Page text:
The Changing Landscape of CRM
6 Minute Read
The following article was penned by our Director of Consulting, Dustin Sitton. It provides a more technical view of how advancements in CRM offerings are changing the way consultants and developers operate.
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Developers Have Been Waiting for This…Or Have They?
The promise of an enterprise application so flexible and easy to use that it eliminates the need for traditional custom software development has been talked about for a long time. Until recently, developers have been asked by businesses, and specific departments, to create custom solutions that this mythical enterprise application would solve, if it existed.
Developers are very familiar with programs that are typically used to create these custom solutions, such as Visual Studio, Eclipse, or notepad++. If you are not a developer and reading this, you may be more familiar with programs like Access, FileMaker, or even Excel, which allow you to manipulate or manage your business data. The solutions created with these programs certainly solved the immediate problem, but rarely did they address the overarching, long-term needs of the enterprise.
As a software developer, if you were to take a step back, you’d realize that while we were focused on building better software solutions for businesses/departments, we inadvertently wrote the ultimate business application. Oh the irony!
We now have access to an enterprise application so good it’s the last one we will ever need. It’s the Cool Ranch Doritos Locos Tacos of software…and it’s here. But if the “ultimate business application” now exists, what will happen to custom software developers?
Software Development Is Never Finished.
Almost as soon as a custom application is launched, it begins to age. As a developer, you take every step to ensure a sound modular design is implemented, allowing the application to remain viable. However, updates are almost always needed to maintain the application and, in time, every tool used to build it falls out of favor. This means you were constantly coding, reviewing, assessing, tweaking, and updating the applications you had built.
This isn’t the case with SaaS products such as some CRMs. You can sit on your hands and they continually improve. They evolve with changing business needs, and the very best ones stay one step ahead, offering add-ons that integrate seamlessly with their base offering.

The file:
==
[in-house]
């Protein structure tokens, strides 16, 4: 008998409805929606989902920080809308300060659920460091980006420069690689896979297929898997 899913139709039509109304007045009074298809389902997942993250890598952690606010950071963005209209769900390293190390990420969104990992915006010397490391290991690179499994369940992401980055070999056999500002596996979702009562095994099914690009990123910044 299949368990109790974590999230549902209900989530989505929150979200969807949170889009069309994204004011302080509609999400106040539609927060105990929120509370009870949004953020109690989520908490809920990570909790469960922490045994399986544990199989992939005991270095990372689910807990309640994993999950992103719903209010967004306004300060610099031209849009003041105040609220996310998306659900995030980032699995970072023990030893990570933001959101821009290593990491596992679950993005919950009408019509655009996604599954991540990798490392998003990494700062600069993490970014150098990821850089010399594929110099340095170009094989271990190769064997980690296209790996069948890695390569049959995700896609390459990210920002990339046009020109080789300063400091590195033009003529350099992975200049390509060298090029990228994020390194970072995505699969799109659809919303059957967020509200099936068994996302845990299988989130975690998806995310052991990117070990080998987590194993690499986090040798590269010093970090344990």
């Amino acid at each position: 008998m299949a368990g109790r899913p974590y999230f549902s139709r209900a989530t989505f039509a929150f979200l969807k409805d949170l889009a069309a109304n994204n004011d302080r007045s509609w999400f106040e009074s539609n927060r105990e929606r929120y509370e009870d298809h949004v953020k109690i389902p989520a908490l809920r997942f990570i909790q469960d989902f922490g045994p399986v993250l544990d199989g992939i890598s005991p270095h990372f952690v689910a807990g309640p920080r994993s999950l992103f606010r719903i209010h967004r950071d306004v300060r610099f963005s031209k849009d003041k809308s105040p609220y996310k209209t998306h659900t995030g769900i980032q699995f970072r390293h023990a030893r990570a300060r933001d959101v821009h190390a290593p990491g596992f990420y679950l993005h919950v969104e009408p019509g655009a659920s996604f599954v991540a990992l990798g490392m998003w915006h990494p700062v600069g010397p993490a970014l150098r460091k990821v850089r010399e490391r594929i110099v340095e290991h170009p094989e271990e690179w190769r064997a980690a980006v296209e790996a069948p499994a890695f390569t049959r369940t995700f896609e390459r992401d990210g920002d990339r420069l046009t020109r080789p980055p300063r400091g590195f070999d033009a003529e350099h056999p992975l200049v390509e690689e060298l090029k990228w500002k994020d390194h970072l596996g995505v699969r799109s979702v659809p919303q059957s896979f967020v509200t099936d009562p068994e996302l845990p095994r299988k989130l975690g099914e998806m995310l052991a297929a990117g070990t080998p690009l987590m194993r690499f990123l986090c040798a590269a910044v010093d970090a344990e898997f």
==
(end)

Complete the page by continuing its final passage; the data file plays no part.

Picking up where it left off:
As you know, when building a custom application from scratch, you typically start with the database. You build schemas, tables, fields, and create the relationships between them. From there, you need to build a user experience, business logic, API’s, logging, security, administration, mobile support, and integrations to other systems. Compared to implementing a CRM, this custom route is time intensive and costly; but that is what’s awesome about custom software development, getting your hands dirty and coding!
The process to build out a CRM begins the same way as the custom software development process. The massive difference comes when it is time to build the user experience, business logic, API’s, logging, security, administration, mobile support, and integrations to other systems. With a CRM, these things have automatically been built for us. Simply by creating our Entity Relationship Diagram (ERD), we now have a UI, several fully realized API’s to choose from, and a terrific framework from which we can start customizing workflows, business logic, and security. Also, we don’t have nearly as much bug or scalability testing to perform and have a fantastic mobile experience right out of the box. Efficient…sure; but it’s not nearly as fun from a coding standpoint.
Why Should Software Developers Care?
Think about it from your client’s perspective. This shortened development timeline allows “development work” to happen at a faster, more agile pace that even the most seasoned custom developers could never match. Further, under many circumstances we end up with a significantly better solution, and it all comes at a fraction of the cost.
From your client’s point of view, this means they will see a finished product sooner, and it will cost them less. Pretty appealing. Also, now when your clients ask for enhancements, you can come back a day or two later, not with mockups, but with a production ready version of their vision, making you look like a rock star. Also pretty appealing.
To be clear, there remain scenarios where traditional software development is needed. It may be due to licensing requirements, or the required solution may not fit neatly into a CRM architecture, or we may only need to build the “glue” to connect several disparate applications. These situations will always exist, but we are surprised at the pace at which CRM-based applications are devouring use case after use case.
The CRM landscape is changing.
Personally, it is incredibly satisfying to witness the “Aha!” moment when an organization fully realizes this new vision for what CRMs can and should do. What starts as a solution for the Sales Department naturally expands to include solutions for the Service and/or Marketing departments. The result is a fully integrated business on a unified platform, with all departments contributing, collaborating, and reporting against the same set of data. It’s everything every developer could want in a relational database driven system!
As a developer, it’s a bitter sweet advancement within our industry. Now we can offer our clients much more economical ways to manage almost every aspect of their business. I just wish I could still roll up my sleeves and get my custom code on like Donkey Kong.
Change can be annoying, especially when it effects the way you have gotten used to doing things; but we, like our industry, must adopt and adapt. CRM has arrived and is here to stay, evolve, and grow even more integral for businesses of all types.